InterVertebral Disc Disease (IVDD) is one of the most common neurological conditions
in dogs. The condition manifests as a syndrome of pain and neurological deficits caused
by displacement of part of the disc. IVDD is most prevalent in the thoracolumbar spine,
followed by the cervical region. Many aspects of managing this disease remain
controversial namely; medical versus surgical treatment, the use of corticosteroids, the
choice of surgery and surgical approach
to decompression, as well as accurate prognosis relative to deep pain perception. In all cases of IVDD, regardless of the chosen treatment, physical rehabilitation plays an integral role in the overall care and
recovery of the patient.
Surgery is not an option for all clients. Veterinary training is such that the taught
alternative to surgical correction of IVDD is euthanasia. The patient is still mentally alert
and the client is heartbroken at the lack of options available. The team at Animal Health
and Hydro (AHAH) can help. IVDD dogs make up at least 30% of our case load. AHAH
has treatment protocols to manage all patients whether Grade 1 or Grade 5.
Acupuncture and electroacupuncture (EAP), laser therapy and massage play an
important role in managing the pain. Research supports the use of EAP in cases of
acute disc herniation.
Am J Chin Med. 2010;38(6):1015-25.
“Clinical effect of additional electroacupuncture on thoracolumbar intervertebral disc herniation in 80 paraplegic dogs”.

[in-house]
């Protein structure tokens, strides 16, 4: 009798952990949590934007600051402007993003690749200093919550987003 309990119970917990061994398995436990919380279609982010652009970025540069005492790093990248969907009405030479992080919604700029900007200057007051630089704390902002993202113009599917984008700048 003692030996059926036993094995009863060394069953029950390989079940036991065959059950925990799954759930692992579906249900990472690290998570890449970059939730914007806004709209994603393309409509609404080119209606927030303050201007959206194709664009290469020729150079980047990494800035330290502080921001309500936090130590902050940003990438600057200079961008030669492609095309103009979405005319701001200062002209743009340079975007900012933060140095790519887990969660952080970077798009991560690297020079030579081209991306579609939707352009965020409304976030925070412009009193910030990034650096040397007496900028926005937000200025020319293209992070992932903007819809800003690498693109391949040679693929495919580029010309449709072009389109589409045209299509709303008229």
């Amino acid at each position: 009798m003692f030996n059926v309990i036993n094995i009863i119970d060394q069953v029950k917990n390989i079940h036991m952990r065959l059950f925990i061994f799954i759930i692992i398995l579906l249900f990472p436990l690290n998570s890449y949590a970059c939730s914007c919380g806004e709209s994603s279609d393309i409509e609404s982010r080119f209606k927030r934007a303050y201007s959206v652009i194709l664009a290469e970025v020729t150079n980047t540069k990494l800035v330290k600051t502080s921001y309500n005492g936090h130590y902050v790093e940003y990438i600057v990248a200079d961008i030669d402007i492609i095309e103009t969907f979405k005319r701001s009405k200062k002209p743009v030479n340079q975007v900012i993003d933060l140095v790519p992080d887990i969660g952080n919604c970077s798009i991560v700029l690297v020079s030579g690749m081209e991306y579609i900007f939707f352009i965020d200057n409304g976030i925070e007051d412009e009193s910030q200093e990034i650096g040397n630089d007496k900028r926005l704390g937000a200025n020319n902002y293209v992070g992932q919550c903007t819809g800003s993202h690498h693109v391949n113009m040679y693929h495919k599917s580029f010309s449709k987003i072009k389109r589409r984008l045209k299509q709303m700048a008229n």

Han HJ1, Yoon HY, Kim JY, Jang HY, Lee B, Choi SH, Jeong SW.
Both studies were controlled and conclusions were that electroacupuncture combined with standard Western medical treatment was effective and resulted in shorter time to recover ambulation and deep pain perception than did use of Western treatment alone in dogs with signs of thoracolumbar intervertebral disk disease”.
Animal Health and Hydro team members provide emotional support and practical guidance to clients that struggle to adequately confine their companions. Most of the texts reiterate that the single most important factor contributing to a successful outcome (following disc herniation) is cage rest.
Once the pain is managed (usually after 2 – 4 weeks) then physical rehabilitation begins. Dogs conservatively managed usually begin exercise later than the surgical patients, to allow for some healing and stabilization to occur at the injury site. For those patients without neurological deficits the focus is on activating and strengthening the core musculature. In people with herniated lumbar discs, appropriate exercise is a proven way in which to manage the condition. Research to support this premise in dogs is not yet available but common sense prevails.
Neurological rehabilitation is of the utmost importance in those dogs exhibiting these symptoms. Treadmill training (to stimulate central pattern generators responsible for walking) is a researched method of rehabilitation and should be applied early in the recovery. The reason this is successful is because of the phenomenon of neuroplasticity which allows the regeneration of neural tissue to be influenced by appropriate loading and exercise. Nerves are more readily affected within 6 weeks of injury. Thereafter, the rehabilitation is more difficult. The underwater treadmill fulfills this role whilst providing support to the body in dogs which are unable to stand. The water enhances sensory perception and proprioceptive feedback.
In dogs with no deep pain perception, rehabilitation is still possible but takes patience and time. AHAH has successfully rehabilitated these dogs by teaching them to spinal walk. Another alternative is a mobility cart. AHAH discusses all option, their advantages and disadvantages as well as the management thereof.